Customers seem to think so and the trade dept. has acted on their complaint

Vehicle: In a move to ensure actual prices are being charged for vehicles, the trade department has asked all vehicle dealers to invite a representative from their principal company to discuss the issue.

This is following numerous complaints the department has received from customers across the country that vehicles, sold by dealers in the country, are over priced.

Trade joint director, Dophu Tshering, said the department was forced to intervene and, for the first time, has asked dealers to call their principal company representatives.

Dophu Tshering explained that, since September last year, the department had written to the dealers to submit details of the vehicle’s price composition, including company price and dealer’s commission.  But the details were not provided adequately.

A staff of one of the showrooms in Thimphu, who requested anonymity, said that dealers make profit between Nu 100,000-200,000 depending on the type of vehicle.  The profit includes the dealer’s commission.

A few complaints were also received from the dealers.  These concerned Bhutanese buying vehicles from across the border, particularly Siliguri.  Buying vehicles from across the border has a significant price advantage.

“There are no control measures at the moment for vehicle prices in the country. So, it’s important that we intervene,” Dophu Tshering said. “When there are several complaints from customers, it means dealers aren’t doing proper business.”

The meeting between trade officials and the principal company representatives, along with the dealers, has been scheduled for April 1.  During the meeting, representatives  will be briefed on the country’s Wholesale Regulation, 2006.

Procedures on vehicle dispatch, company price, and transportation cost and dealer’s commission will also be discussed.  The joint director said dealers have been given enough time of two weeks to inform their principal company.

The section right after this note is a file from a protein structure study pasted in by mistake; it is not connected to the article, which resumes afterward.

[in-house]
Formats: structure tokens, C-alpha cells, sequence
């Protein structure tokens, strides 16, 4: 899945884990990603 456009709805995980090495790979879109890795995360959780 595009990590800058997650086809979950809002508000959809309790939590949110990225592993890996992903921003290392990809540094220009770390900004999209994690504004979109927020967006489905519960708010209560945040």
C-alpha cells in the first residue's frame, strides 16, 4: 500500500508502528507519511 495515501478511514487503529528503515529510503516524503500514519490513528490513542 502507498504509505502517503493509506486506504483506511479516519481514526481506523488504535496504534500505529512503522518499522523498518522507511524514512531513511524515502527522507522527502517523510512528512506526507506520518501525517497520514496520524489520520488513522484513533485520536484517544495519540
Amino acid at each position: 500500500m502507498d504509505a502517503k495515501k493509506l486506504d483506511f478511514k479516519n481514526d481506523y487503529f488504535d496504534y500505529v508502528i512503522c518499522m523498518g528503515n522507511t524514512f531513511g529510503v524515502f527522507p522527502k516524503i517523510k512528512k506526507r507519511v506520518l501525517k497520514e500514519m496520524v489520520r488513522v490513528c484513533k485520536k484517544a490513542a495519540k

“Failing to comply will result in cancellation of dealership license,” he said.

Meanwhile, dealers said that the allegation on over pricing is not true.  They said their pricing is in accordance to regulations.  Dealers also said that, although theirs is a profit making business, their internal policy mandates them to provide goods and services at affordable prices.

However, a third country vehicle dealer said it would not be possible for them to invite their principal company representative on such short notice.

“We have to see the convenience of our company officials,” one of the third country vehicle dealers said.

In reference to Bhutanese buying vehicles from India at lower prices, Dophu Tshering said buyers should be cautious, as there have been cases where vehicles were not delivered despite payment.

He said, although it was not illegal to buy vehicles from India, to bring the vehicles into Bhutan, a wholesale dealer license is required. This forces Bhutanese to buy from local dealers only.

“Should there be any changes on prices of vehicle after we meet the principal company representative, it would be implemented for vehicles bought after the meeting only,” he said.

By Nirmala Pokhrel